The parents might like to join you guys for snack time or go to the park with you. It all depends on what works best for all involved. For most children under 3, seeing their parents for short periods of time might not be a good idea. They might cry and fuss all over again. Or alternatively, it might be something everyone looks forward to. It will all depend on the children.

The bottom line is that you need to discuss what the boundaries will be with the parents and talk to the kids about it.

3. Establish Authority

Establishing who’s the boss when the parents work from home is crucial to a smooth-running operation. You can’t have too many cooks in a kitchen without problems creeping up.

Children need rules in order to thrive. When the parents are home when you are babysitting, it will be confusing as to who to go to when something is needed. Again, I would talk to the parents and suggest that when they are home that you would like to be responsible for the kids.

This would make it easier for the parents to focus on work. The children wouldn’t be tempted to interrupt the parents with questions that you can handle. You’ll be way better off when parents have the policy of: “When ‘The Babysitter’ is here, they are in charge.”

It would be nice if after all this wonderful open communication, a decision is made that leaves both the parents and babysitter happy. But what if it doesn’t? What if the parents don’t want you to be in charge when they’re around? Or what if they say they do, but when they are home they’re constantly interfering?

Here are a few suggestions that will reduce the not so good effects of Mom and Dad interfering:

  • Plan more activities outside the home. Plan a field trip, go swimming, to the park, on a play date, etc. This will take away the temptation to seek out Mom and Dad. Plus, this will be loads of fun!
  • Organize a super fun and involved project at home. There are some crafts that literally take hours to complete. For instance, paper mache, a baking project, an experiment of some sort. Just don’t blow anything up.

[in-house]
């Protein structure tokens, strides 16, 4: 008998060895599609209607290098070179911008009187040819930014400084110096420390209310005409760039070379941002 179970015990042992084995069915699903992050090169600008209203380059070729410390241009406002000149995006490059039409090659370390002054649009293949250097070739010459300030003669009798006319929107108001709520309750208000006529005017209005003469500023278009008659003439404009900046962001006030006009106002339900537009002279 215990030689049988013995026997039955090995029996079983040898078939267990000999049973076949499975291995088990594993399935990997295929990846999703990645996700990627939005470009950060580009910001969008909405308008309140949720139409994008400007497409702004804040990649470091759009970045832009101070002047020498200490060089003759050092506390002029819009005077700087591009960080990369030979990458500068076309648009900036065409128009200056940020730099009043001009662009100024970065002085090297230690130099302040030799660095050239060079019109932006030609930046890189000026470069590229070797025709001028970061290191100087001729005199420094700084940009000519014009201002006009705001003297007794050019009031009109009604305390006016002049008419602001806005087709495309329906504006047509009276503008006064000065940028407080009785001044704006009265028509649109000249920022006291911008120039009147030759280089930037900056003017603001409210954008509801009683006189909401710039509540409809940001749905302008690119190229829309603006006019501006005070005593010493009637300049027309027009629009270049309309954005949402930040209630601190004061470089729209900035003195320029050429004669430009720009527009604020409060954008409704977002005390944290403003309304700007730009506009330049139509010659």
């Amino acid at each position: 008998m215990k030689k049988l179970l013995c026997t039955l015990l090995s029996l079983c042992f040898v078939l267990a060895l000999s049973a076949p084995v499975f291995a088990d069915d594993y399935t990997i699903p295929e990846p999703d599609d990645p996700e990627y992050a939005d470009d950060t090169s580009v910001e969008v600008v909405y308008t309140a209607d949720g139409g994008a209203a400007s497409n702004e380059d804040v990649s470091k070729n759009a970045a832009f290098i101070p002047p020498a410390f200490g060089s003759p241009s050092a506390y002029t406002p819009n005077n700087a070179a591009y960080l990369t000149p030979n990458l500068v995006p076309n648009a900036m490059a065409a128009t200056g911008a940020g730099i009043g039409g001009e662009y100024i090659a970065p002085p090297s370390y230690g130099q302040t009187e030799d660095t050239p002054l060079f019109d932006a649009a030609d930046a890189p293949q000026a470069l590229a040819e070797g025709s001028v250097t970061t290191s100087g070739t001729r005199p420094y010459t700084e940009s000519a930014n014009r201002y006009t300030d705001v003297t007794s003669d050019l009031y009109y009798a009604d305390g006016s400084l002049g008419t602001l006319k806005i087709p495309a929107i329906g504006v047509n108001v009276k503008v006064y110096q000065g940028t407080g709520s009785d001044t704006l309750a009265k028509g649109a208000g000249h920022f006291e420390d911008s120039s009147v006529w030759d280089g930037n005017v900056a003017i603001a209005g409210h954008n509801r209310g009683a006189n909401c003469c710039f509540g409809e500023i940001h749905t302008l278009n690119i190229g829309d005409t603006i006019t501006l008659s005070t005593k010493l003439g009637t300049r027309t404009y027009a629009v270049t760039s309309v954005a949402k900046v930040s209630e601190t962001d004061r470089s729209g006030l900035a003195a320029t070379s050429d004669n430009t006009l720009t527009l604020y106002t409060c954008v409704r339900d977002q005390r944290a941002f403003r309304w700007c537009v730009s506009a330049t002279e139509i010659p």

• If babysitting, while the parents are home, is too challenging for you it might be time to move on. Look for babysitting jobs where both you and the parents see eye to eye.

Babysitting children while their parents are home has its potential challenges. But if you have good communication with the parents, set boundaries with the children, and agree on who’s boss when all are present, it will likely work out well. Keep in mind, though that it doesn’t always work out for the best. Be ready to move on if you find that it’s not going so great. You might be a better fit for another family.

Related Questions

What are the responsibilities of a babysitter?

The most common duties of a babysitter include watching, feeding, dressing, cleaning after, keeping safe, and disciplining children when necessary. It varies from job to job. The specifics need to be discussed and agreed on during the interview.

Read our list of babysitting responsibilities to learn how duties may change depending on job requirements.

What should I charge for babysitting?

According to some sources, the national average wage for babysitting in America is about $16/hour for a certified, trained babysitter with experience. Obviously, though, there’s a lot of things that can affect this wage. For example:

  • How many children are you watching?
  • What exactly is your job description? Are you doing house cleaning in addition to watching children?
  • Where do you live?
  • What credentials do you have?

Read our babysitting rate guide to see exactly what you're worth per hour.

Of course, you can earn more if parents agree to pay more. Read our article: How to negotiate a babysitting pay rate to learn some essential negotiation strategies.